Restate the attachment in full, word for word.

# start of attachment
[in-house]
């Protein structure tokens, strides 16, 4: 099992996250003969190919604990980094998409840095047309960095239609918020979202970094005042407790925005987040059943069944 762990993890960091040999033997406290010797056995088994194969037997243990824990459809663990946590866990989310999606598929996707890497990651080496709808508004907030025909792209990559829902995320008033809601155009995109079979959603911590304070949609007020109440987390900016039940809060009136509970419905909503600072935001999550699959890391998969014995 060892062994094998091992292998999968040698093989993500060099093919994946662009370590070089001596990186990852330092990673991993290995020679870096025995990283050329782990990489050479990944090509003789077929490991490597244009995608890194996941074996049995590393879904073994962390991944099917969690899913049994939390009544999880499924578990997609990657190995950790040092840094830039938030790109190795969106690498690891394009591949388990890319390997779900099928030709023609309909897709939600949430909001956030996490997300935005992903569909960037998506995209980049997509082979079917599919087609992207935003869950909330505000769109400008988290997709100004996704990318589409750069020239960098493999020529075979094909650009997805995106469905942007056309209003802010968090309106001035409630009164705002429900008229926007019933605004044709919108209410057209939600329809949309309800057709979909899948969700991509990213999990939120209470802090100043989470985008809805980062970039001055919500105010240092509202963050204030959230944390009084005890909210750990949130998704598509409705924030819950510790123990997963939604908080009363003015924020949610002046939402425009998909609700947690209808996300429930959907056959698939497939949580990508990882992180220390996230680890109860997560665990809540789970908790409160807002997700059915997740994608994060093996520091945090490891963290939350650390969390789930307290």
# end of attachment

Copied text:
[in-house]
């Protein structure tokens, strides 16, 4: 099992996250003969190919604990980094998409840095047309960095239609918020979202970094005042407790925005987040059943069944 762990993890960091040999033997406290010797056995088994194969037997243990824990459809663990946590866990989310999606598929996707890497990651080496709808508004907030025909792209990559829902995320008033809601155009995109079979959603911590304070949609007020109440987390900016039940809060009136509970419905909503600072935001999550699959890391998969014995 060892062994094998091992292998999968040698093989993500060099093919994946662009370590070089001596990186990852330092990673991993290995020679870096025995990283050329782990990489050479990944090509003789077929490991490597244009995608890194996941074996049995590393879904073994962390991944099917969690899913049994939390009544999880499924578990997609990657190995950790040092840094830039938030790109190795969106690498690891394009591949388990890319390997779900099928030709023609309909897709939600949430909001956030996490997300935005992903569909960037998506995209980049997509082979079917599919087609992207935003869950909330505000769109400008988290997709100004996704990318589409750069020239960098493999020529075979094909650009997805995106469905942007056309209003802010968090309106001035409630009164705002429900008229926007019933605004044709919108209410057209939600329809949309309800057709979909899948969700991509990213999990939120209470802090100043989470985008809805980062970039001055919500105010240092509202963050204030959230944390009084005890909210750990949130998704598509409705924030819950510790123990997963939604908080009363003015924020949610002046939402425009998909609700947690209808996300429930959907056959698939497939949580990508990882992180220390996230680890109860997560665990809540789970908790409160807002997700059915997740994608994060093996520091945090490891963290939350650390969390789930307290």